Farming the Cutover
A Social History of Northern Wisconsin, 1900-1940
Choice Outstanding Title
Book Award of Merit from the State Historical Society of Wisconsin
“Farming the Cutover revisits a sad chapter in American agricultural history, and this time puts a human face on on it. The strength is in the narrative which weaves together the lives of many people who struggled against the environment—physical, financial, social, and political—to start new lives in the cutover.”
“This book is valuable for readers interested in the sustainable agricultural movement, as the values of that movement are similar to the values of the cutover farmers.”
—Journal of American HistorySee all reviews...
“A detailed, informative, and enjoyable account of the agricultural settlements and farms that sprouted in the desolate ‘cutover’ region of northern Wisconsin.”
“A major contribution to the agricultural history of Wisconsin and American agriculture in general.”
—Wisconsin Magazine of History
“An important study for understanding the human experience in the denuded forest lands of Michigan, Wisconsin, and Minnesota.”
—Michigan Historical Review
“Gough tells a fascinating story of the people who inhabited the farms of the cutover and the social and economic world they built.”
—Annals of Iowa
“A tender elegy to yeoman farming and to the American dream that it represented for centuries. Gough sets forth a tenacious indictment of those who fancied themselves the best and the brightest, who wrought the destruction of that dream. His achingly sad account teems with tantalizing implications for our understanding of our history as a rural society and of our fragile future as a capitalist nation.”
—Michael Zuckerman, author of Almost Chosen People: Oblique Biographies in the American Grain
“Gough has an ear for the telling anecdote. He really knows the cutover and demonstrates an admirable affection for it.”
—David Danbom, author of A History of Rural America
“A meticulously researched analysis of one of the sadder episodes in the rural history of the United States that is informed by both the new rural history and an understanding of environmental and policy issues.”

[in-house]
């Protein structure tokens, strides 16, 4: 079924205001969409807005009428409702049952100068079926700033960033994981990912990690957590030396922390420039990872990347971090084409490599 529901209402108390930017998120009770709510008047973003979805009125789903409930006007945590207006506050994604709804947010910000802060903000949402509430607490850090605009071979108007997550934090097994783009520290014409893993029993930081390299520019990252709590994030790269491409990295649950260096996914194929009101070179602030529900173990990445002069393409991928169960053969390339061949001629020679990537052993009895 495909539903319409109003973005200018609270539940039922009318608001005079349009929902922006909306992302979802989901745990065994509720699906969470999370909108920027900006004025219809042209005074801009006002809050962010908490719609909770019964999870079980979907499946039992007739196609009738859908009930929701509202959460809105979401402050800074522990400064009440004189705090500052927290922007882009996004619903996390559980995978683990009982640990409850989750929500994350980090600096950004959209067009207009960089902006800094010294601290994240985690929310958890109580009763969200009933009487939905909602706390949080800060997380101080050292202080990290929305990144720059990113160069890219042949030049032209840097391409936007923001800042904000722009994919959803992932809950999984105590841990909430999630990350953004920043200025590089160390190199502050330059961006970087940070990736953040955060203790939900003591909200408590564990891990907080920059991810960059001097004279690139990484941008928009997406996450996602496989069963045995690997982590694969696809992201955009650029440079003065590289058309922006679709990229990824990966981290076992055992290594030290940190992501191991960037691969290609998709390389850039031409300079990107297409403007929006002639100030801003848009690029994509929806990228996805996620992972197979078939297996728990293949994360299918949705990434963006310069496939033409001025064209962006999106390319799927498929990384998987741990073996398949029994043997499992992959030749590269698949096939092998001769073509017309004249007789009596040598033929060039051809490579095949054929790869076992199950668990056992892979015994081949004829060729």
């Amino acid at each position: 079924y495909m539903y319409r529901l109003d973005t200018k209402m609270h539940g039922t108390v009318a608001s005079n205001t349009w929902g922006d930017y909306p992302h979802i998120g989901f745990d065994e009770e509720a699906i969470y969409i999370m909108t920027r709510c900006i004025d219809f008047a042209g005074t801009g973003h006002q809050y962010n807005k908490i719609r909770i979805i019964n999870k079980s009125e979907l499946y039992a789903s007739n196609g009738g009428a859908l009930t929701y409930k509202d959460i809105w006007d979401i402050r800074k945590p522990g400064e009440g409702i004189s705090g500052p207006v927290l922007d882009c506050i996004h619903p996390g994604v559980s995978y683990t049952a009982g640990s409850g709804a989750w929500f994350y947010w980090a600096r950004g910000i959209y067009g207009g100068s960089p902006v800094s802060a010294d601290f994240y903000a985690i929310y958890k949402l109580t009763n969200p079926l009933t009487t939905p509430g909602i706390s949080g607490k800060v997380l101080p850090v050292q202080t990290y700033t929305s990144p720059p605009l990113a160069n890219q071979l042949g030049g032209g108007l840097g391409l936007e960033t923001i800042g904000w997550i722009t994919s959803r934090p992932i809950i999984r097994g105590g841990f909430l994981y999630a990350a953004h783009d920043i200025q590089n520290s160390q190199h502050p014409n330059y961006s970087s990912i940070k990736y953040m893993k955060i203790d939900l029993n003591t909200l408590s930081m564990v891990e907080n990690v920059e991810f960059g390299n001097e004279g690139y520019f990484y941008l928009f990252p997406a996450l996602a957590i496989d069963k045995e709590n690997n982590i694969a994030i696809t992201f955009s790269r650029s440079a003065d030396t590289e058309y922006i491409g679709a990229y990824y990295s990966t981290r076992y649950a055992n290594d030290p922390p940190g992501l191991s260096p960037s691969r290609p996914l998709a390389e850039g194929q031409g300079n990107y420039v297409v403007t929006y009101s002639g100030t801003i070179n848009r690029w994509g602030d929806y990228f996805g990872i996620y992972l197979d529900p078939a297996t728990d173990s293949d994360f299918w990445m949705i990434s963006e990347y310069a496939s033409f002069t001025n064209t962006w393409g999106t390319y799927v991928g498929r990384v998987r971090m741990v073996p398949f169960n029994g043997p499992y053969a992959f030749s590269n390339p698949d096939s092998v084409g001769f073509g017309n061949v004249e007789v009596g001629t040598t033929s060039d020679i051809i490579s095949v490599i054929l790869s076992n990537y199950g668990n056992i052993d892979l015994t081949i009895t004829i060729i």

—Hal S. Barron, author of Those Who Stayed Behind: Rural Society in Nineteenth-Century New England
“An engaging history.”
—John Gjerde, author of The Minds of the WestSee fewer reviews...
After northern Wisconsin was cleared by commercial loggers early in the twentieth century, enthusiastic promoters and optimistic settlers envisioned transforming this "cutover" into a land of yeoman farmers. Here thousands of families—mostly immigrants or second-generation Americans—sought to recreate old worlds and build new farms on land that would come to be considered agriculturally worthless. In the end, they succumbed not to drought or soil depletion but to social and political pressures from those who looked askance at their way of life.
Farming the Cutover describes the visions and accomplishments of these settlers from their own perspective. People of the cutover managed to forge lives relatively independent of market pressures; and for this they were characterized as backward by outsiders and their part of the state was seen as a hideout for organized crime figures. State and federal planners, county agents, and agriculture professors eventually determined that the cutover could be engineered and the lives of its inhabitants improved. By 1940, they had begun to implement public policies that discouraged farming and they eventually decided that the region should be depopulated and the forests replanted.
By exploring the history of an eighteen-county region, Robert Gough illustrates the travails of farming in "marginal" areas. He juxtaposes the social history of the farmers with the opinions and programs of the experts who sought to improve the region, and shows how what occurred in the Wisconsin cutover anticipated the sweeping changes that would transform American agriculture after World War II. Farming the Cutover is a readable story of the hopes and failures of people who struggled to build new lives in an inhospitable environment. It makes an important counterpoint to Turnerian myths and the more commonly-told success stories of farming history.